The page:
The comparison between pavement structures which are anisotropic and their isotropic equivalents cannot be determined directly, however the equations can be solved iteratively to provide the theoretical relationships. The constant Ki-a is found to be independent of stress but is very slightly dependent on the depth below the surface, Poisson's ratio, and the loaded area. The relevant data for highway situations are shown in the following figure.


For subgrade material (at depth of say 0.3 to 0.5 m or more, and Poisson's ratio of 0.45) a value of 0.67 for Ki-a provides a practical equivalent, ie a subgrade with anisotropic modulus (Ev,n=2 = 100 MPa) could be modelled as an material with 67 MPa isotropic modulus. Or use approxmiated formual Ki-a=(0.67-u/10)Z-0.06 to calculate Ki-a, where u is the Poisson's ratio and Z is the depth below pavement surface in metres.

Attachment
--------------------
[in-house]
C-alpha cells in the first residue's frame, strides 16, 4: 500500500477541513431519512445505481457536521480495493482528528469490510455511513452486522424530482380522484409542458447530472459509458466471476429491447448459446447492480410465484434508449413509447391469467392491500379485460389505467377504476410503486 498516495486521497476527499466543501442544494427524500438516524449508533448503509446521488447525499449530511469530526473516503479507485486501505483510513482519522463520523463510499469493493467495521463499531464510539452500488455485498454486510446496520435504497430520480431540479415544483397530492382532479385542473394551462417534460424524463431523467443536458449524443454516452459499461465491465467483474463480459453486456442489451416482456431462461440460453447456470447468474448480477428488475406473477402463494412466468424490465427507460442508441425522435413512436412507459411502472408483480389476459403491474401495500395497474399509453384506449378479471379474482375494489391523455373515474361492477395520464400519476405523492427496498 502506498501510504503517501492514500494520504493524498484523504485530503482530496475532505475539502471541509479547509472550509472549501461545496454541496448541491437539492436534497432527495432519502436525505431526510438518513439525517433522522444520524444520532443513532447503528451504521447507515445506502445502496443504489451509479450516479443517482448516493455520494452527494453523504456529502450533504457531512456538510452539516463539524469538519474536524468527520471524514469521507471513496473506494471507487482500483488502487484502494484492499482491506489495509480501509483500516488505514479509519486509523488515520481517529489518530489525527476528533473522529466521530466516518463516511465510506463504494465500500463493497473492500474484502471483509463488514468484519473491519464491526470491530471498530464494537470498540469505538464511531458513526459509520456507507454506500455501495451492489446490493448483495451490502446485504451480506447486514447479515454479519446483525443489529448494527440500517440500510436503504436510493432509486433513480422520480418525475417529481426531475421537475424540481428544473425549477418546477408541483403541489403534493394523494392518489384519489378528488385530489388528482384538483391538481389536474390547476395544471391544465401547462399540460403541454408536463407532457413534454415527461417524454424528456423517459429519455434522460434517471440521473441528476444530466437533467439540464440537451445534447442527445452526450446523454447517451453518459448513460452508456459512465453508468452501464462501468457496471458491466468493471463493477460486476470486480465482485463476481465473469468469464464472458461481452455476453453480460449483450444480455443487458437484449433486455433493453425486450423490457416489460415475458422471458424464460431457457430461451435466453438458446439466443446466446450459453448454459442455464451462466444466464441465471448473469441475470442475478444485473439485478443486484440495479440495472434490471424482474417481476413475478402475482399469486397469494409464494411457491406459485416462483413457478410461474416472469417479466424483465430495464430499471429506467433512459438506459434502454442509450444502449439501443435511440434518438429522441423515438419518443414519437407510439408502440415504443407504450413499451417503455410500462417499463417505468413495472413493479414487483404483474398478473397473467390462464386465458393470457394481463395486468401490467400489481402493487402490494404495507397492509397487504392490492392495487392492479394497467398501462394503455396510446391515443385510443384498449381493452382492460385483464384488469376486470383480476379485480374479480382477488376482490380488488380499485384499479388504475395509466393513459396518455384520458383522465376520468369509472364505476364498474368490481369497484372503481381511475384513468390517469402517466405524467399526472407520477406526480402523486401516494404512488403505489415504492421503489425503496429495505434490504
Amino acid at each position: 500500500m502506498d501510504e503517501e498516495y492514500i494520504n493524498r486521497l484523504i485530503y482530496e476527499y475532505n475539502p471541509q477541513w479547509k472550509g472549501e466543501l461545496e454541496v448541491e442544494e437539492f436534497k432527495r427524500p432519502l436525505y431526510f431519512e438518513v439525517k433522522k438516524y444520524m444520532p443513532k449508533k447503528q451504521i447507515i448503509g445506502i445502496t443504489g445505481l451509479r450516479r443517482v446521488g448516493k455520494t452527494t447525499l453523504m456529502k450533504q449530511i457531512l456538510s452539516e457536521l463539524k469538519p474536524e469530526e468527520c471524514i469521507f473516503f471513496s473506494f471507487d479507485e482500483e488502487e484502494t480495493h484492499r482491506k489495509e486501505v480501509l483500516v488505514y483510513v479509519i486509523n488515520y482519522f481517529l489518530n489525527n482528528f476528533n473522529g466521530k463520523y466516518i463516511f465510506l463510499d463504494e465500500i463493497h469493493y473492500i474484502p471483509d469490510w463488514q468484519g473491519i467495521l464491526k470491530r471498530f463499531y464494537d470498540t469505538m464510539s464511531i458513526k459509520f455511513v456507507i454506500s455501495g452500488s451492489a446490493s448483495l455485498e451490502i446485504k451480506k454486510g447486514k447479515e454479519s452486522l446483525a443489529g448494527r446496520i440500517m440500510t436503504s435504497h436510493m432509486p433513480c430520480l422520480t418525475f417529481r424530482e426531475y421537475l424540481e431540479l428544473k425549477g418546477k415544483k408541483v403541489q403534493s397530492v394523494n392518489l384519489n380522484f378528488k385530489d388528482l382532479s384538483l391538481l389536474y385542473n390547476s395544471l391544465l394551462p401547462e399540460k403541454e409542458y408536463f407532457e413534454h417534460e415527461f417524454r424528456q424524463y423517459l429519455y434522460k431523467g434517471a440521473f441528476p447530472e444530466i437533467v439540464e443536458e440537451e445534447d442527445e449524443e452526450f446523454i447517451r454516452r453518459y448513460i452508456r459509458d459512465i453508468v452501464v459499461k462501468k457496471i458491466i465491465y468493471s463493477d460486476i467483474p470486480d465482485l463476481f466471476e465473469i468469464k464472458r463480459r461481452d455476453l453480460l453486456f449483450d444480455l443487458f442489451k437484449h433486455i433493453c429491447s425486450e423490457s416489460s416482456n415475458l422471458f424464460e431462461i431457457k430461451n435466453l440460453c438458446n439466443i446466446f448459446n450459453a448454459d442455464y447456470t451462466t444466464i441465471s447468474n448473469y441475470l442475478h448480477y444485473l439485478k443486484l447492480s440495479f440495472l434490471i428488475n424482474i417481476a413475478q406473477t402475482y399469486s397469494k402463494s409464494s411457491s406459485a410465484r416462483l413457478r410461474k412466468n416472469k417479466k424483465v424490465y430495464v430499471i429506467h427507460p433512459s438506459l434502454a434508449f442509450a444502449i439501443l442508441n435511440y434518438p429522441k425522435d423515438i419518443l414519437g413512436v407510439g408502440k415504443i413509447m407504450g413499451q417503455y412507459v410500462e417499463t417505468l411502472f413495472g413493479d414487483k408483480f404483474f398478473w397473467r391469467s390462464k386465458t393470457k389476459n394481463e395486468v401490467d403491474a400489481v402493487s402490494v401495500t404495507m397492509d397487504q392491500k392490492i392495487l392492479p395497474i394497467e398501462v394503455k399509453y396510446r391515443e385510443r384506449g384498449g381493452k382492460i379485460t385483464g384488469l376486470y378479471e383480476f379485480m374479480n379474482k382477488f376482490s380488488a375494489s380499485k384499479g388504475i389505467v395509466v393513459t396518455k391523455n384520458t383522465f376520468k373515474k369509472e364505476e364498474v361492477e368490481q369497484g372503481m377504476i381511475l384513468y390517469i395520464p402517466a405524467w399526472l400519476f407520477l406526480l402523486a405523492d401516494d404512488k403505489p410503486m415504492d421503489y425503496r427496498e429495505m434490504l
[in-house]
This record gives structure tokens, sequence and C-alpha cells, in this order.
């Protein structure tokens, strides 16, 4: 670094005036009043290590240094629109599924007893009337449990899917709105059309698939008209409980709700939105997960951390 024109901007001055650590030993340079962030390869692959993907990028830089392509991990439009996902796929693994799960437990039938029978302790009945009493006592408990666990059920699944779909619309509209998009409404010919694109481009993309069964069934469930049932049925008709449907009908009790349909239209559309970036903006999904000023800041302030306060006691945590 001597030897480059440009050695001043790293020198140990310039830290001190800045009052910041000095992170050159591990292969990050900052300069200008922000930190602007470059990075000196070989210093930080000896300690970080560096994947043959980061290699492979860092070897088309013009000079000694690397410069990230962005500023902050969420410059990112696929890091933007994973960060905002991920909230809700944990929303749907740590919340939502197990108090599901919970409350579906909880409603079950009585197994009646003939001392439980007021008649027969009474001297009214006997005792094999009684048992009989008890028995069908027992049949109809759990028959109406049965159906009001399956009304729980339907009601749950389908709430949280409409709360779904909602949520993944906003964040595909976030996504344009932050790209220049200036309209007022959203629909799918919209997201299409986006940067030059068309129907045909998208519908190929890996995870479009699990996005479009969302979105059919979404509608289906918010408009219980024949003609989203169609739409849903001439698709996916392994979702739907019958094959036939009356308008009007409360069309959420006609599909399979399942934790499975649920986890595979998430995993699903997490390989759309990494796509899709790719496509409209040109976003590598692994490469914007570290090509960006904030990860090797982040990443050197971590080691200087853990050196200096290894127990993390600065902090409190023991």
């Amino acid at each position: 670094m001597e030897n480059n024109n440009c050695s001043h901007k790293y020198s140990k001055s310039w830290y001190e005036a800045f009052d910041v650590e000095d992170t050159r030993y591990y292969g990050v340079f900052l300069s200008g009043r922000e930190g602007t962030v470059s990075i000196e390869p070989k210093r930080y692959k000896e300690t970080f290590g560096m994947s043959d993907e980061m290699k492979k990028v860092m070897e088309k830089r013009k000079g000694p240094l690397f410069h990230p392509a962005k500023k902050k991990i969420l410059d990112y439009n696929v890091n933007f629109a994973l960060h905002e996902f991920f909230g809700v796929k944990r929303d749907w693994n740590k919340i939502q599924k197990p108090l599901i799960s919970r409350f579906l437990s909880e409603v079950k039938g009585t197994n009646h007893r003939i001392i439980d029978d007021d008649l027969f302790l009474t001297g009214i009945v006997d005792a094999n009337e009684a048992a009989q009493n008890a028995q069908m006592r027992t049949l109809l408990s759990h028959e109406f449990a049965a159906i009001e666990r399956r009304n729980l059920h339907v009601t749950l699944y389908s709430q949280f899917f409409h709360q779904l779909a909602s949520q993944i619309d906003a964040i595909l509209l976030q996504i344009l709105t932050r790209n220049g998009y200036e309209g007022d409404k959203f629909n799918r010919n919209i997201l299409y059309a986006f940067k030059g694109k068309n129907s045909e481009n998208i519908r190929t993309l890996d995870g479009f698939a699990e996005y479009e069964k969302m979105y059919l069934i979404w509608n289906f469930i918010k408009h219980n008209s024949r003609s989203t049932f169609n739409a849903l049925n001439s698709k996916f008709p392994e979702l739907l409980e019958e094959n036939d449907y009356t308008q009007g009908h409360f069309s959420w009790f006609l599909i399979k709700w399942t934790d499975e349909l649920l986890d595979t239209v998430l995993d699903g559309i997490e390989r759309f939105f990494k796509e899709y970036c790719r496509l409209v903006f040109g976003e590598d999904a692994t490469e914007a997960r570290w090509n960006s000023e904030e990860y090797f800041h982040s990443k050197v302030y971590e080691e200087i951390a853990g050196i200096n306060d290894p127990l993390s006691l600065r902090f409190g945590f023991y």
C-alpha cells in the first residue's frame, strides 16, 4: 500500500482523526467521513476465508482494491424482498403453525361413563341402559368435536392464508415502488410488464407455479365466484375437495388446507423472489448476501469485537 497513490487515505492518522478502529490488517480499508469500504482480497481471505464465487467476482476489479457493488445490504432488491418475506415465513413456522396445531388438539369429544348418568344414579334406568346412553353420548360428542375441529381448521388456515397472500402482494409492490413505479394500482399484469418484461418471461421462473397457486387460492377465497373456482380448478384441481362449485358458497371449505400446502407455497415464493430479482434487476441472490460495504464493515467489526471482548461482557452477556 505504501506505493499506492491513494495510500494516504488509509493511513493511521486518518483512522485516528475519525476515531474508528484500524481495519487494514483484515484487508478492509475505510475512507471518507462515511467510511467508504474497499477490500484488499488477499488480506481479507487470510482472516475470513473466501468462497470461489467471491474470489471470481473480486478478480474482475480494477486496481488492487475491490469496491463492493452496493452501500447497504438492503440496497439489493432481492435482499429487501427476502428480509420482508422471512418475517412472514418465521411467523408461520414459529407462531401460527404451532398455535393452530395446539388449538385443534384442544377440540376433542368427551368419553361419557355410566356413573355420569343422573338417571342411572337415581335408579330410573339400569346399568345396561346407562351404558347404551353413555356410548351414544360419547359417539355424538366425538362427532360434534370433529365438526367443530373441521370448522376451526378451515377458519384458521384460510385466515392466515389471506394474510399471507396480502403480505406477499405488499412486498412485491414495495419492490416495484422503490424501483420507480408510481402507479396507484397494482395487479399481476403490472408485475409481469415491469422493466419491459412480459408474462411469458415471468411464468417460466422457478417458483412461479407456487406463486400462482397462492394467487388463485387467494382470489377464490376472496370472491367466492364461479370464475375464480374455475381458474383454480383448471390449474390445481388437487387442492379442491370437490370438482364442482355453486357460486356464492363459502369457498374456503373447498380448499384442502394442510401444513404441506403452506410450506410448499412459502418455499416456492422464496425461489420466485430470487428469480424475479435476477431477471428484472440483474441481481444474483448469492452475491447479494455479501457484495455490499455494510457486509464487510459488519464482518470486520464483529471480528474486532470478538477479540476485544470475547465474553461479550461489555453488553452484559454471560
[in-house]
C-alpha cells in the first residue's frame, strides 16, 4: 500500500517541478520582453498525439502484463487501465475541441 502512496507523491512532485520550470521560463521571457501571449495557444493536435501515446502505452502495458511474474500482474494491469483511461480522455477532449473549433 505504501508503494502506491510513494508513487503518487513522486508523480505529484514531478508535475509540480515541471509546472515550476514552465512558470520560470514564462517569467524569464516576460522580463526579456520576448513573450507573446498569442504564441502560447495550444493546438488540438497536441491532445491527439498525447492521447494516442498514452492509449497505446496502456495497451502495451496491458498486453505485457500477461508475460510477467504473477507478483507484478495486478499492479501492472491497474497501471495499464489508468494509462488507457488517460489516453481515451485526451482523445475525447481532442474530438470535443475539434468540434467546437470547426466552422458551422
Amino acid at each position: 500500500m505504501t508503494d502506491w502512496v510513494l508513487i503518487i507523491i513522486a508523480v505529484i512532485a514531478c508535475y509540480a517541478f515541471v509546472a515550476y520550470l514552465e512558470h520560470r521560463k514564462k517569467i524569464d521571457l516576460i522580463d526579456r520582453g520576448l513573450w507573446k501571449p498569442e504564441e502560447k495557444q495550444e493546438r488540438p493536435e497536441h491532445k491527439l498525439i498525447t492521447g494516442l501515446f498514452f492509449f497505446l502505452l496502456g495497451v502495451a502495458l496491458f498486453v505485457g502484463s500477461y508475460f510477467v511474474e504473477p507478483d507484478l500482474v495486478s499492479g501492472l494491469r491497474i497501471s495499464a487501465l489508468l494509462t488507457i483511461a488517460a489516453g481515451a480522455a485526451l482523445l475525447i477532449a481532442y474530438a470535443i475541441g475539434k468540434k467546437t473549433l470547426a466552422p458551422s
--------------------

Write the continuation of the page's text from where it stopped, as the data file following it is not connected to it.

For basecourse material (say 100 to 150 mm thick with Poisson's ratio of 0.35), Ki-a will be about 0.75, ie a typical M/4 modulus of about Ev,n=2 = 500 MPa is equivalent to a material with isotropic modulus of 375 MPa.

The issue does not arise with cemented materials or asphalt for which AUSTROADS indicates isotropic moduli should be used. There is little information presented in the AUSTROADS Guide on sensitivity of analyses to anisotropy. It remains as one factor in the stiffness expression which is determined by the back-analyses and cannot be deduced explicitly. In the anisotropic model it is still necessary to assume 3 other variables (Poisson's ratio and layer thickness as well as modular ratio), in order to determine in-situ vertical modulus. Adding the capability for variable anisotropy has been considered for a future ELMOD upgrade, but is not receiving high priority. Ullidtz (pers comm) comments: